Allah Rakha Rahman (A.R. Rahman) born as A.S. Dileep Kumar is an Indian film composer, record producer, musician and singer. His film scoring career began in the early 1990s. He has won thirteen Filmfare Awards, four National Film Awards, a BAFTA Award, a Golden Globe and two Academy Awards. He has also been nominated for two Grammy Awards.
Working in India’s various film industries, international cinema and theatre, by 2003, Rahman, in a career spanning over two decade, has sold more than 100 million records of his film scores and soundtracks worldwide, and sold over 200 million cassettes, making him one of the world’s all-time top selling recording artists.
Time magazine has referred to him as the “Mozart of Madras” and several Tamil commentators have coined him the nickname Isai Puyal. In 2009, the Time magazine placed Rahman in the Time 100 list of ‘World’s Most Influential People’.
Early Life And Influences
A.R. Rahman was born in Chennai, Tamil Nadu, India to a musically affluent Mudaliar Tamil family. His father R.K. Shekhar was a Chennai-based composer and conductor for Malayalam films. Rahman lost his father at a young age and his family rented out musical equipment as a source of income. He was raised by his mother Kareema Beegum (Kashturi) and she passed away on December 28th, 2020.
During these formative years, Rahman served as a keyboard player and an arranger in bands such as “Roots”, with childhood friend and percussionist Sivamani, John Anthony, Suresh Peters, JoJo and Raja. Rahman is the founder of the Chennai-based rock group, “Nemesis Avenue”.
He played the keyboard and piano, the synthesizer, the harmonium and the guitar. His curiosity in the synthesizer, in particular increased because, he says, it was the “ideal combination of music and technology”.
He began early training in music under Master Dhanraj. At the age of 11, he joined, as a keyboardist, the troupe of Ilaiyaraaja, one of many composers to whom musical instruments belonging to Rahman’s father were rented.
Rahman later played in the orchestra of M. S. Viswanathan Ramesh Naidu and Raj Koti, accompanied Zakir Hussain, Kunnakudi Vaidyanathan and L. Shankar on world tours and obtained a scholarship to the Trinity College of Music where he graduated with a degree in Western classical music.
Film Scoring And Soundtracks
In 1992, Rahman began his own music recording and mixing studio attached to the backyard of his house called the Panchathan Record Inn, which was developed into India’s most advanced recording studio.
He initially composed music jingles for advertisements, Indian Television channels and music scores in documentaries, among other projects. In 1992, he was approached by film director Mani Ratnam to compose the score and soundtrack for Ratnam’s Tamil film Roja.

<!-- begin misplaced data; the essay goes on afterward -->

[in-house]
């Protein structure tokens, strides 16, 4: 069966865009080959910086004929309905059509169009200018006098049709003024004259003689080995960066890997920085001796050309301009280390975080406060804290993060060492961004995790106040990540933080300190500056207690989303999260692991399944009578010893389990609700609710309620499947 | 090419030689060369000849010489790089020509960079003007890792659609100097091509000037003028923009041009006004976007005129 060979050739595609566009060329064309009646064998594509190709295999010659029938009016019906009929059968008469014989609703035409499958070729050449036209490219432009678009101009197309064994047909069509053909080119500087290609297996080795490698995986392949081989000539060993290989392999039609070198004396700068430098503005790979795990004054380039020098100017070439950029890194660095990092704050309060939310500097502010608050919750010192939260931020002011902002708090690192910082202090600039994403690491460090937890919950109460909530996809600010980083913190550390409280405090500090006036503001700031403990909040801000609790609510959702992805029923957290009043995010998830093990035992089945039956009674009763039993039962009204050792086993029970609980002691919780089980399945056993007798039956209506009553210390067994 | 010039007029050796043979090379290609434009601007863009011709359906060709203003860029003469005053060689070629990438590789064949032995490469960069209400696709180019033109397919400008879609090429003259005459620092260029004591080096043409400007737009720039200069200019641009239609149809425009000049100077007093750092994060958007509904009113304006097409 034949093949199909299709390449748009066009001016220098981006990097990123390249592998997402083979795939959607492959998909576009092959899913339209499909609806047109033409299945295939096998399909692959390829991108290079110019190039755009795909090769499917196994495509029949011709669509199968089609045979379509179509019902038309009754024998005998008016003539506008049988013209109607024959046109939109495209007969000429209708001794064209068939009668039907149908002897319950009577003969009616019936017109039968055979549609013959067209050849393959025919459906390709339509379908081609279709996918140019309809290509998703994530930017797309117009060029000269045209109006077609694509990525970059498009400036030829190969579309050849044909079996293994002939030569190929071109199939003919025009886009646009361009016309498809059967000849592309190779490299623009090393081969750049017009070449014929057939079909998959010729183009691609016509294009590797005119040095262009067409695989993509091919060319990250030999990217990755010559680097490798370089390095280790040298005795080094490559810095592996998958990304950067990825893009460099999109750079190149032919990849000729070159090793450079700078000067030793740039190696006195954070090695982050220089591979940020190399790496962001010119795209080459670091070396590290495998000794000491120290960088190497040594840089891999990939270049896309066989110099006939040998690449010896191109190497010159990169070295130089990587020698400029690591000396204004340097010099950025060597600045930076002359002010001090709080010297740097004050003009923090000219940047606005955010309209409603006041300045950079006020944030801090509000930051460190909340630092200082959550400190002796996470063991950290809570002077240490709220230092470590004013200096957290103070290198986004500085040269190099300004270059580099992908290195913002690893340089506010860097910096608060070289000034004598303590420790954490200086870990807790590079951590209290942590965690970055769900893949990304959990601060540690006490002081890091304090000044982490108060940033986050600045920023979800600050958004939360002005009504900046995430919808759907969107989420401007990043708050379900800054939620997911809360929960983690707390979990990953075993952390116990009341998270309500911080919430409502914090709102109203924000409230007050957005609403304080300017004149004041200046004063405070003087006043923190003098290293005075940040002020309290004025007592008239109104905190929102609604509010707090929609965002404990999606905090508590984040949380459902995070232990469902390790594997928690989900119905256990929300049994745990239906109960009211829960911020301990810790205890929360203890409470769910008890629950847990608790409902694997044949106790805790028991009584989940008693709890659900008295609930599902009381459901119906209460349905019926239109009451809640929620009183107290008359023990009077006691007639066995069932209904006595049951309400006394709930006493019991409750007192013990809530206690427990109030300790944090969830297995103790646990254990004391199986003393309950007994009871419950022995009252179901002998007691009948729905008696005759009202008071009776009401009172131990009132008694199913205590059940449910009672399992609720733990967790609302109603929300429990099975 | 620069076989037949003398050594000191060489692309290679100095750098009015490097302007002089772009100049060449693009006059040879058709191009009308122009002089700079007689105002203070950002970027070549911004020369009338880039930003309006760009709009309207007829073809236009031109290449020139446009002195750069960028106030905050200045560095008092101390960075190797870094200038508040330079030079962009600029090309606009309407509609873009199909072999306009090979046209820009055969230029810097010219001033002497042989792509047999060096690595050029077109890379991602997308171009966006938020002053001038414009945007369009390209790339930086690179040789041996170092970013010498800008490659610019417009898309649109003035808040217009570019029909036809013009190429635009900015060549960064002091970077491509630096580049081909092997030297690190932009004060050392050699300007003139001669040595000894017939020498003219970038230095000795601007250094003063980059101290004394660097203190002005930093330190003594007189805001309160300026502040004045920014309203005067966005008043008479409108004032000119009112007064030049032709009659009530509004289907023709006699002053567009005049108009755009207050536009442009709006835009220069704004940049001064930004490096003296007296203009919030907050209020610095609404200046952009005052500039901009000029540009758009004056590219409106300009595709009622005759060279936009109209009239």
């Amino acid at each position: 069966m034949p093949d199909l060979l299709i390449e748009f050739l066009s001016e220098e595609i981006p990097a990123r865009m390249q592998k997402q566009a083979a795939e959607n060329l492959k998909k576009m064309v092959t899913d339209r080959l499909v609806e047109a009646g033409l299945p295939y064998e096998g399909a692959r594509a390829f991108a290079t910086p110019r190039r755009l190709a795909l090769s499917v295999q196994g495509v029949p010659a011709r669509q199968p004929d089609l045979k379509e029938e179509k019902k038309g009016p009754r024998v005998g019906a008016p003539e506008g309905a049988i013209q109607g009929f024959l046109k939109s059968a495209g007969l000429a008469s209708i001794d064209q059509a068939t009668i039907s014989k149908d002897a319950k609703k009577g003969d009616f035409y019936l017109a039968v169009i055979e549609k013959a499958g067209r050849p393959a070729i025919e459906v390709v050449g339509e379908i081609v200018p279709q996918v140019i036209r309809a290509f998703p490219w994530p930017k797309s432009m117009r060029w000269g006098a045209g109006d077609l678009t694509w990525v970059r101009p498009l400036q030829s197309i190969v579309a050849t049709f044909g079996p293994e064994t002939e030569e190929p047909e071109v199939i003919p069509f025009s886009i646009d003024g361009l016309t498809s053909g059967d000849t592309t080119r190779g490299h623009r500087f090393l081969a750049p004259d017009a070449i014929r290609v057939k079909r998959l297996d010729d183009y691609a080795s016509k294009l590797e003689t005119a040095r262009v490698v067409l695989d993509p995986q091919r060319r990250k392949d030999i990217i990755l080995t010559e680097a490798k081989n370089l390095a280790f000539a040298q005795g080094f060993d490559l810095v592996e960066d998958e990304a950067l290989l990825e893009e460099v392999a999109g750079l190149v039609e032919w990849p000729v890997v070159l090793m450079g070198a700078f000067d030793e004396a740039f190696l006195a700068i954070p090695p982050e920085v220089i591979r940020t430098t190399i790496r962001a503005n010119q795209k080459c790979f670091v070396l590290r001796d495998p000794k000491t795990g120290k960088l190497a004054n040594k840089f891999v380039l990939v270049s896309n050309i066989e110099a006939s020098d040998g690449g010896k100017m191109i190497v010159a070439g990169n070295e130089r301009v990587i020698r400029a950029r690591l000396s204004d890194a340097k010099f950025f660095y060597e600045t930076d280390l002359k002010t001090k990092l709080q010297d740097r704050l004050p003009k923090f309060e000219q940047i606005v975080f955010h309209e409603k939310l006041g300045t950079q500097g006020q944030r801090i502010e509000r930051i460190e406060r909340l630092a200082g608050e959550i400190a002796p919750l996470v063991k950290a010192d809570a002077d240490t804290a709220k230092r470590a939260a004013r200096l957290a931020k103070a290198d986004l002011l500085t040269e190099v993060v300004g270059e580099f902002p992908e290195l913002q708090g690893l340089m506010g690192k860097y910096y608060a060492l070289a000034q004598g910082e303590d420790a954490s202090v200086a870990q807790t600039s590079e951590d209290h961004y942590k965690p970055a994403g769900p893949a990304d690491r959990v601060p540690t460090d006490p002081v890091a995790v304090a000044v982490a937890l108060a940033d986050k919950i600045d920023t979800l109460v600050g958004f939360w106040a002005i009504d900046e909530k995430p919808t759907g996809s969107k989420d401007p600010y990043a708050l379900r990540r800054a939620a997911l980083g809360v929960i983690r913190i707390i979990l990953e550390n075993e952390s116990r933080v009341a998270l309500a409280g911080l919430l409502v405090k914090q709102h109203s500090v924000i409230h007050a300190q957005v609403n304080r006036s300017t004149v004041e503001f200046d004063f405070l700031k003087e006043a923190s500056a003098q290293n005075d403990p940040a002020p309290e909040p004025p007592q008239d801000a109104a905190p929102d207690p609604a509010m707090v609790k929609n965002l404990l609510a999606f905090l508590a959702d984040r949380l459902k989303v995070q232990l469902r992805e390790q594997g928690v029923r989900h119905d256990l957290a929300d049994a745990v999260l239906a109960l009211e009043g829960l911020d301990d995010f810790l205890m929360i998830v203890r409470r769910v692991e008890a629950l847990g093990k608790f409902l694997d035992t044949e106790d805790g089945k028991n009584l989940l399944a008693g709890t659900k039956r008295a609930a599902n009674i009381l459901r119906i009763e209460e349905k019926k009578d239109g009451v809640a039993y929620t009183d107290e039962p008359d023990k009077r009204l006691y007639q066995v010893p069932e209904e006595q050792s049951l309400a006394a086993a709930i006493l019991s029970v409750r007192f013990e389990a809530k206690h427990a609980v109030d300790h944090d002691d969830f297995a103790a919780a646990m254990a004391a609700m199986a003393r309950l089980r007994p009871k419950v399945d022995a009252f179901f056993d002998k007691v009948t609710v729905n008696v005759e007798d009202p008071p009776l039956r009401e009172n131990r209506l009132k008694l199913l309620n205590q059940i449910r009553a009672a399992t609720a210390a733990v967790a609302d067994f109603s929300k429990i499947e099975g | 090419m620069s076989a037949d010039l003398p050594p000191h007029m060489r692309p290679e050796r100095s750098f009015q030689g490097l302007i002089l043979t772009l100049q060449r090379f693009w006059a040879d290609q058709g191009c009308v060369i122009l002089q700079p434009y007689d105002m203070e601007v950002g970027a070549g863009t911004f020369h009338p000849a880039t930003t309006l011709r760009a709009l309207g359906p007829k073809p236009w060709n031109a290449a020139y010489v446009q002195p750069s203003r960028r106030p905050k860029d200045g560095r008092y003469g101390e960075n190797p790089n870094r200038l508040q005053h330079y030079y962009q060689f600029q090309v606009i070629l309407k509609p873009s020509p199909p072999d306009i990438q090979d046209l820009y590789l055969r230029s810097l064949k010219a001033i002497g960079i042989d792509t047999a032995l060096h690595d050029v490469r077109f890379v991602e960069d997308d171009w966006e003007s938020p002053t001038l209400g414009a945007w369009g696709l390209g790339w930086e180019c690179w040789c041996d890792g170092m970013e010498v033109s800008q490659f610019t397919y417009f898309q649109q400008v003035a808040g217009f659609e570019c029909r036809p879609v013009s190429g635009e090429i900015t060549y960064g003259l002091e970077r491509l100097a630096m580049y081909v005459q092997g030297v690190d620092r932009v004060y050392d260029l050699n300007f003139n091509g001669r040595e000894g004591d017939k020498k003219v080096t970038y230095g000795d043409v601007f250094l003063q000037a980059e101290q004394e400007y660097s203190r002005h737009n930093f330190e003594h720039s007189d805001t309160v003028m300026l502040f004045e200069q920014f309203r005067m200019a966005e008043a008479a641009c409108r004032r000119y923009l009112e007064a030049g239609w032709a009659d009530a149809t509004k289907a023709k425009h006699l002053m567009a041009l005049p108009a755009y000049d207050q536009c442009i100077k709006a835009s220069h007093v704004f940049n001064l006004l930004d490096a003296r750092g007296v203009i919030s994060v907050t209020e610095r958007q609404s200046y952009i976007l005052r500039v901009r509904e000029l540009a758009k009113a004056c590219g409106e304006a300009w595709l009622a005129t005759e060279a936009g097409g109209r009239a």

Roja’s score met with high sales and acclaim, in its original and dubbed versions, bringing about a marked change in film music at the time, and Rahman followed this with successful scores for Tamil–language films of the Chennai film industry including Ratnam’s politically charged Bombay, the urbanite Kadhalan, Bharathiraaja’s Karuththamma, the saxophonic duet, Indira, and the romantic comedies Mr. Romeo and Love Birds, which gained him considerable notice.
Many successful scores for films including Dil Se and the percussive Taal followed. Sufi mysticism formed the basis of Chaiyya Chaiyya for the former and the composition “Zikr” from his score of the film Netaji Subhas Chandra Bose: The Forgotten Hero for which he created large orchestral and choral arrangements.
In 2006, Rahman launched his own music label, KM Music. Its first release was his score to the film Sillunu Oru Kaadhal. In 2008, he scored the Slumdog Millionaire soundtrack, for which he won a Golden Globe and two Academy Awards, becoming the first Indian citizen to do so. In the United States, the soundtrack topped the Dance/Electronic Albums chart and reached #4 on the Billboard 200 chart. The song “Jai Ho” reached #2 on the Eurochart Hot 100 Singles and #15 on the US Billboard Hot 100.
He is married to Saira Banu and has three children, Khadijah, Rahima, and Aameen. Rahman is the uncle of composer G. V. Prakash Kumar, who is the son of Rahman’s elder sister, A. R. Reihana. He had become an atheist as a result of childhood struggles, he eventually converted to Islam in 1989, the religion of his mother’s family.
He is very devoted to his mother. During the Oscar Award, he paid her a tribute saying: “There is a Hindi dialogue ‘mere pass ma hai’ which means even if I have got nothing I have my mother here.”
Rahman is involved in various charitable causes. In 2004, he was appointed as the Global Ambassador of the Stop TB Partnership, a project by WHO. He has shown support to charities including Save the Children, India, and worked with Cat Stevens /Yusuf Islam for his song “Indian Ocean”.
The song featured a keyboard player Magne Furuholmen and Travis drummer, Neil Primrose. The proceeds of the song went towards helping orphans in Banda Aceh, one of the areas worst affected by the 2004 Indian Ocean Tsunami. He produced the single “We Can Make It Better” by Don Asian alongside Mukhtar Sahota.
In 2008, Rahman opened his KM Music Conservatory partnered with Audio Media Education facility to tutor and train aspiring musicians in vocals, instruments, music technology and sound design. The conservatory – with preeminent musicians on its panel and a newly founded symphony orchestra – is located near his studio in Kodambakkam, Chennai, offering courses at Beginners, Foundation and Diploma level.
Rahman composed the theme music for a short film for The Banyan in 2006, in aid of destitute women in Chennai. In 2008, Rahman, along with percussionist Sivamani created a song titled “Jiya Se Jiya”, inspired by the Free Hugs Campaign and promoted it through a video shot in various cities in India.